OK, full disclosure time, boys and girls. I have to admit right up front that I know Jeremy “Mr. YoyoThrower” McKay personally, and that I count him as a friend among the throwing community. That probably doesn’t come as a surprise to those of you who frequent the site since I have mentioned him in the past on several occasions. Nonetheless, I need to state that up front because Jeremy is the front man for King Yo Star, and that information might be pertinent for the review of the King Yo Star Pun that you are now reading. Not that I won’t be honest about the Pun, but never let it be said that I am not transparent about things!
There is a whole back story about how Jeremy came to basically be the driving force behind King Yo Star which was originally based in China, but I won’t bore you with the details. The main point is that it is now run out of Vancouver, Canada, and that has allowed me to get a glimpse into how yo-yos are designed and the creative process that goes into them. Pretty interesting stuff. I have also seen the prototype for the next throw from King Yo Star, and while I can’t say much about it I will say that I am quite excited to get my hands on a final version. It looks and feels great.
But I digress…on to the review of the Pun!
Here is the TL;DR summary for those that want it: the King Yo Star Pun is a great yo-yo for the price, offering a nice faster pace of play while still being decent for learning tricks. It performance-to-price ratio is really good, costing a significant chunk less than the throws it aims to competes with, and thus it is a great addition to the King Yo Star line up.
The King Yo Star Pun
The Pun is actually Jeremy’s own signature throw, designed by him to be a yo-yo he (and others) could use to compete with. The name was chosen because of Jeremy’s love of word play, which I can attest to after hanging out with him quite a bit. A natural paranomasiac, as King Yo Star likes to say it.
Jeremy and King Yo Star had a very specific strategy when it came to the Pun. They wanted to design a throw that would be good for a range of players. Newer players would be able to learn and grow with it, and more advanced players could compete with it. Here is the official statement from King Yo Star when I asked them about their vision for the Pun:
“This return top was design to be the perfect blend to handle both fast and hard competition play, while being rock stable so it can keep spinning through the process of developing a new trick or learning one!”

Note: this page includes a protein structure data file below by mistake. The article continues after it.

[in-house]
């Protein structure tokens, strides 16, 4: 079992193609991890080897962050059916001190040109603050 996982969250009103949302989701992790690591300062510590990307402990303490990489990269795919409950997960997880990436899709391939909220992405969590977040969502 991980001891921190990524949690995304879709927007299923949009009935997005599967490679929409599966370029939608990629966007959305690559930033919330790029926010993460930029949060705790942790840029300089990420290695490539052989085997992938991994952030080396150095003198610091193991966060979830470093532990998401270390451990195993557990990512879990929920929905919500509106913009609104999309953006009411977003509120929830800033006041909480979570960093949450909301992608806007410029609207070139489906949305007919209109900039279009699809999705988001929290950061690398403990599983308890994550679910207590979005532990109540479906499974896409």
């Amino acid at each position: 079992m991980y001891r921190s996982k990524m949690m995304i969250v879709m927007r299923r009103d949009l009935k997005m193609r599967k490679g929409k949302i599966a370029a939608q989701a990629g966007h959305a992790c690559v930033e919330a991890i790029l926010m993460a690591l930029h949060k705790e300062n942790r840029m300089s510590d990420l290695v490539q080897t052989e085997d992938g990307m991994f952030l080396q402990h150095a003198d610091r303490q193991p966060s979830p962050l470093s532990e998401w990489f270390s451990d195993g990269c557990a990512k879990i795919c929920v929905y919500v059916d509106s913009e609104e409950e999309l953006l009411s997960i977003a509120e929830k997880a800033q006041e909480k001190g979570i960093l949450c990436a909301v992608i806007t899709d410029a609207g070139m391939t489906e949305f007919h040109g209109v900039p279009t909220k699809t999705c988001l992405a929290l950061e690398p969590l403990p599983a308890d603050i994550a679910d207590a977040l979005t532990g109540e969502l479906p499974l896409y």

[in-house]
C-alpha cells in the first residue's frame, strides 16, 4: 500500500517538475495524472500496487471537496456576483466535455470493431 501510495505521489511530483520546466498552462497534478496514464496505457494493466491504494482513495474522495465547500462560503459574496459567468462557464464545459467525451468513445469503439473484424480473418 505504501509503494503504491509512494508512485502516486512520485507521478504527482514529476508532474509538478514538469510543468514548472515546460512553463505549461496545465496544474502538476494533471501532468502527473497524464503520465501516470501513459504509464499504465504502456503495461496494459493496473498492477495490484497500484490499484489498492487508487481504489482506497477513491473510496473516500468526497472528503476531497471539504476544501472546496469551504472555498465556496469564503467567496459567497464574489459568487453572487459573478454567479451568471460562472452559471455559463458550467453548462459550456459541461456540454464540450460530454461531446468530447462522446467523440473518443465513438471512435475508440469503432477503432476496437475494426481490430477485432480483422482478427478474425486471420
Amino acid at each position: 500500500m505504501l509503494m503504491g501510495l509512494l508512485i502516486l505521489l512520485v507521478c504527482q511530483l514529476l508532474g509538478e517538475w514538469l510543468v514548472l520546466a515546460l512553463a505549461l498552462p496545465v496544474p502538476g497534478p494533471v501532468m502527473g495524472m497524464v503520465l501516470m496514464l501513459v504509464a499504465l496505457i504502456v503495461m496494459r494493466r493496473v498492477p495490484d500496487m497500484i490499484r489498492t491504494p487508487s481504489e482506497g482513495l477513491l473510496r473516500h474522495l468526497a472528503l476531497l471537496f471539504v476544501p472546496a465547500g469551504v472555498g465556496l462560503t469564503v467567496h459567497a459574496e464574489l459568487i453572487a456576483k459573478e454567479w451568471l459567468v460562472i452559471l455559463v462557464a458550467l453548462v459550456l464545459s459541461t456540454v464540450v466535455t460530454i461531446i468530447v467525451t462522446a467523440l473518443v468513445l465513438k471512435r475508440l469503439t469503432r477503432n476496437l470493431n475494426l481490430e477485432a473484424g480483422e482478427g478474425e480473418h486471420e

So there you have it. Time now to dive in and take a closer look to see if the Pun matches the King Yo Star vision.
The Pun Specs
- Weight: 66.1 grams
- Diameter: 54.02 mm
- Width: 42.99 mm
- Gap Width: 4.95 mm
- Bearing: Size C, center track
- Response: 19mm slim pad
The Puns are made from 6061 aluminum. Short and sweet!
Size and Shape
King Yo Star wasn’t trying to break new ground with the Pun. Rather, they wanted to use what was tried and true to design a great yo-yo that would be suitable for a range of play styles and skills. The size and weight of the Pun are right in the typical zone, although I suppose the 54 mm diameter might lean more on the smaller side of things. The end result is a yo-yo that sits comfortably in the hand and isn’t too heavy to throw. By the same token, the 66 grams of weight isn’t that light either, so there is enough heft to allow the Pun to give newer players a bit more to play with in terms of spin times (starting a bit heavier is always a good idea for newer players in my opinion).
The shape of the Pun is firmly in the W-type category. This might be good or bad depending on your shape preferences, although the W-type shape generally provides a great middle ground for stability, catch zone, and spin times. Nothing really special to mention about the shape of the Pun, but then again nothing to complain about either.
Here is the round up of usual suspects in order to give you visual comparison of the Pun with some other throws: the YYWS Armament (64 grams), the MFD Tri-B (64 grams), and the YYT Civility (69 grams).
The Pun comes with a variety of polished anodized surface finishes that are quite colourful and attractive (at least in my opinion). The finish is nice and smooth, and seems fine for finger grinds. No complaints here.
One thing of interest to note is that some of the Pun designs, notably the red/white/black Bacterium colourways, were actually anodized by MonkeyfingeR Design. As we all know (or should know) MFD is probably one of the best, if not THE best, in the business when it comes to anodizing. Being able to pick up a reasonably priced throw with MFD anodizing is a huge bonus, although the MFD anodized Puns do cost a bit more than the standard versions. Check out the image below for a comparison of the standard Purplenova Pun (that I used for this review) and the Bacterium Pun. I hope Jeremy uses MFD again in the future for some King Yo Star throws.
Bearing and Response
The Pun ships with a generic center track bearing, and your tastes in bearings will determine whether or not you like that fact. The purists among you that feel anything other than completely flat is heresy will probably opt to swap this bearing out posthaste. Those like that center track bearings will likely be perfectly happy with the Pun as is. I mostly played with the Pun using the stock bearing and it was absolutely fine. More recently however, I did try replacing this bearing with my current favourite brand du jour, the MonkeyfingeR REvolution bearing, and it made the Pun sing a sweet song.